A few years back a friend of mine introduced me to Tim Urban and his Instant Gratification Monkey. Well, not his personal IGM of course (though you can catch a glimpse if you watch the TED talk) but the concept of why some of us procrastinate even to our detriment.
If you’ve never heard of the IGM or the Panic Monster, you should check it out because it’s hilarious. And scarily true. I’ve rarely met a creative person who doesn’t have a very active IGM.
After a busy day in the Orkneys visiting as many things on Mainland as possible, my travel buddy and I got on a midnight ferry to Aberdeen. It was a weird thing to go to sleep in one place and wake up in another! Made stranger by it having been cool and very wet on Mainland while we woke to amazing warm, sunshine in Aberdeen. For a moment we thought we’d been blown off course in the night!
Don’t you love their logo?
Coincidentally, we visited the Cairn that is the inspiration for the place thee heroine in Outlander timeslips… I can totally see why an author would find the place inspiring!
Between the castles, the standing stones and even a broch I have been geeking out on history…
I know I’ve talked about this before, but it’s been on my mind again after some of my bookclubbers asked me where the idea for the PAR came from. Considering my recent wordage was my excuse for not having read the book this time (!) I felt like I owed them a good answer. Luckily when it comes to the PAR the answer is easy…
I was watching a movie with a martial arts instructor who was a really interesting character, in love with a student, and I thought “that’s the kind of relationship I’d like to write”. This was partly his character in the movie, partly the idea of a relationship between two fighters and partly the extreme coolness of martial arts (I’m a teeny bit of a fan).
So my instructor became a sword fighter (because swords = cool). Then he needed something to be using the swords for (to fight beasties). Then he needed people to train (people surviving in a somewhat post-apocalyptic future earth). Then he needed a love interest I felt he’d fall crazy in love with (a highly experienced beastie fighter). Then I had to decide what kind of beasties and where they’d come from (accidental side effect of some research). Then I had to decide what the research was in aid of (finding a cure for a disease). Then I had to pick a disease and work out if it had caused the apocalypse or the beasties had (50/50). And then – the most fun part – I had to build an entire version of our Earth around the idea of an apocalypse with beasties.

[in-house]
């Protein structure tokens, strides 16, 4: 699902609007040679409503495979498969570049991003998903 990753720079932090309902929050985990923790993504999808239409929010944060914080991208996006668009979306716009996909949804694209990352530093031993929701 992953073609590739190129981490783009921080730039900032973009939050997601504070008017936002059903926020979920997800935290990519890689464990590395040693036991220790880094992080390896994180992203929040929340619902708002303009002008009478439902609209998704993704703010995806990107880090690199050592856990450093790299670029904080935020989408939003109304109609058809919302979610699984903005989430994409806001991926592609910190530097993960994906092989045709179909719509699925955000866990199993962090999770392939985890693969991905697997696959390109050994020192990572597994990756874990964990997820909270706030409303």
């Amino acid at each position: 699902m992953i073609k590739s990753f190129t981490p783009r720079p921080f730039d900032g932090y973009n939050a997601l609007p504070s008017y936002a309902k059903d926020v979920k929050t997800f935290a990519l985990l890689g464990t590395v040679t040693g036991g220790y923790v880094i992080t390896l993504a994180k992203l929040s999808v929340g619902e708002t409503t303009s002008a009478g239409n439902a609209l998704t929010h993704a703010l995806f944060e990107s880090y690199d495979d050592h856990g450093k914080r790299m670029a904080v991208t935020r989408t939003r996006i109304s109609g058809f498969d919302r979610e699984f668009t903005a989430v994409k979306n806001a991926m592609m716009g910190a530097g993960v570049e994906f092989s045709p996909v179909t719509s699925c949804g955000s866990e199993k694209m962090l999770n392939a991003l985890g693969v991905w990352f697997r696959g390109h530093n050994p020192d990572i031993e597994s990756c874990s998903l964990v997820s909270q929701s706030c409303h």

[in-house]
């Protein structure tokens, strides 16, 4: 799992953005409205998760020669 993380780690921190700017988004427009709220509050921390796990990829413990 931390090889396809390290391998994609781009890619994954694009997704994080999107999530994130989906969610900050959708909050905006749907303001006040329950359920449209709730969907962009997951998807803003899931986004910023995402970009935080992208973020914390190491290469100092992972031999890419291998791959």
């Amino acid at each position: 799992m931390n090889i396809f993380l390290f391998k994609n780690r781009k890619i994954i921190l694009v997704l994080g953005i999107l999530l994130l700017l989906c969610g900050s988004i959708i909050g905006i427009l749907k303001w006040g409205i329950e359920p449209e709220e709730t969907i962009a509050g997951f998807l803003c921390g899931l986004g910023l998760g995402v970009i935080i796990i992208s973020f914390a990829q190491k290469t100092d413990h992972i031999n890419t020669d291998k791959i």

Sounds simple when you lay it out like that, huh?
Funny thing is, Blurty had a similar start – a movie I was watching – but a totally different path and now it’s hard to see the origin point at all!
Last week I read a fascinating post about what happened when the power went out across and entire state for a number of hours and it struck me a wonderful source of information for anyone writing about some kind of large scale disaster. Below is my favourite bit, but click through to read the whole thing over at my friend Natalie’s blog:
Traffic ground to a halt as traffic lights went off, trains and trams coasted to a stop wherever their momentum could get them to, while our diesel trains had to stop because they didn’t have the electricity to run fans to remove the toxic fumes. People got trapped in lifts which either failed to execute their safety features, or had never been upgraded to include them.
We were warned to conserve our phone batteries, but what we didn’t expect was for the mobile phone towers to stop working after a few hours, most having only a 4-hour battery back-up, some obviously much less because two networks went off within a few hours. So the mobile phones we were saving battery on were useful then only as torches.
Kind of cool and also very scary.
A question that I’m sure every writer out there has been asked at some point is “where do you get your ideas from?” and I think it’s one that rarely leads to satisfaction for the asker.
When I answer that “I heard a conversation that got me thinking what if…” or “there was this scene in a movie that made me picture a world where…” or “I was watching a storm roll in and…” the asker still can’t see how that led to 100,000 words set in a completely made up world with talking snakes.
I think because what they’re really asking isn’t about the idea, but the inspiration.
To me, inspiration is the magical bit where visual (or other) stimulation causes bits of your brain to come up with an idea. For some people that’s just something their brain does naturally.
Of course, the asker’s disappointment can also arise because the writer tends to answer with the initial inspiration and idea when the finished novel might have evolved a long, long way from there. I think often with spec-fic – whether you started with a scene, a world element, a character, a story or a question – you do evolve away from that starting point, because you have to make up so much other stuff and that can shift the focus or bury that one idea.